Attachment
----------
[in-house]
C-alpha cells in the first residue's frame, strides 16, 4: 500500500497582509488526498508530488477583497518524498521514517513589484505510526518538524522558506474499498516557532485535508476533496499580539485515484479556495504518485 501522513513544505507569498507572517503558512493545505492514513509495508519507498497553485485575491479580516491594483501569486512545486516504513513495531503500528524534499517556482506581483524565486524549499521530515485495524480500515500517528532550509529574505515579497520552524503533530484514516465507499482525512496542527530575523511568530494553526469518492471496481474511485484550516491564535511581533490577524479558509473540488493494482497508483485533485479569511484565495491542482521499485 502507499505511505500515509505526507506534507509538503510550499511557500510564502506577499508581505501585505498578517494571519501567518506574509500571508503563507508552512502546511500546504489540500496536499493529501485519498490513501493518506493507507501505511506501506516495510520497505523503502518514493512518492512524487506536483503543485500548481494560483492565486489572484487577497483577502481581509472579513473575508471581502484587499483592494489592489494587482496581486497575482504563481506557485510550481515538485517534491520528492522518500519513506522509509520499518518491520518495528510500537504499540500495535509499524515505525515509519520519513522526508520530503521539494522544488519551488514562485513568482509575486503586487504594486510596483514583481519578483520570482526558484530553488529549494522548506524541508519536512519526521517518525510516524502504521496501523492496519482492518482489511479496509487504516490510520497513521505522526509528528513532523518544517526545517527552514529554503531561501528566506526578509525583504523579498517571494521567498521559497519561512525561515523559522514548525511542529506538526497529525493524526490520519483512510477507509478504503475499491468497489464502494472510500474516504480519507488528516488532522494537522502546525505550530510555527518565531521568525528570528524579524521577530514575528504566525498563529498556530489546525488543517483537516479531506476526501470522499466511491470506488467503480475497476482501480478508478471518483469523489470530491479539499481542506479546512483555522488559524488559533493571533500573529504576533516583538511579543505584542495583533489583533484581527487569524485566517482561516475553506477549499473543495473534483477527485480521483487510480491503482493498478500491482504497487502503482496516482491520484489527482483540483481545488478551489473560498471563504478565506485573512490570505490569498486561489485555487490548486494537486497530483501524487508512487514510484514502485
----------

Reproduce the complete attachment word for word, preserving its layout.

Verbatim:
[in-house]
C-alpha cells in the first residue's frame, strides 16, 4: 500500500497582509488526498508530488477583497518524498521514517513589484505510526518538524522558506474499498516557532485535508476533496499580539485515484479556495504518485 501522513513544505507569498507572517503558512493545505492514513509495508519507498497553485485575491479580516491594483501569486512545486516504513513495531503500528524534499517556482506581483524565486524549499521530515485495524480500515500517528532550509529574505515579497520552524503533530484514516465507499482525512496542527530575523511568530494553526469518492471496481474511485484550516491564535511581533490577524479558509473540488493494482497508483485533485479569511484565495491542482521499485 502507499505511505500515509505526507506534507509538503510550499511557500510564502506577499508581505501585505498578517494571519501567518506574509500571508503563507508552512502546511500546504489540500496536499493529501485519498490513501493518506493507507501505511506501506516495510520497505523503502518514493512518492512524487506536483503543485500548481494560483492565486489572484487577497483577502481581509472579513473575508471581502484587499483592494489592489494587482496581486497575482504563481506557485510550481515538485517534491520528492522518500519513506522509509520499518518491520518495528510500537504499540500495535509499524515505525515509519520519513522526508520530503521539494522544488519551488514562485513568482509575486503586487504594486510596483514583481519578483520570482526558484530553488529549494522548506524541508519536512519526521517518525510516524502504521496501523492496519482492518482489511479496509487504516490510520497513521505522526509528528513532523518544517526545517527552514529554503531561501528566506526578509525583504523579498517571494521567498521559497519561512525561515523559522514548525511542529506538526497529525493524526490520519483512510477507509478504503475499491468497489464502494472510500474516504480519507488528516488532522494537522502546525505550530510555527518565531521568525528570528524579524521577530514575528504566525498563529498556530489546525488543517483537516479531506476526501470522499466511491470506488467503480475497476482501480478508478471518483469523489470530491479539499481542506479546512483555522488559524488559533493571533500573529504576533516583538511579543505584542495583533489583533484581527487569524485566517482561516475553506477549499473543495473534483477527485480521483487510480491503482493498478500491482504497487502503482496516482491520484489527482483540483481545488478551489473560498471563504478565506485573512490570505490569498486561489485555487490548486494537486497530483501524487508512487514510484514502485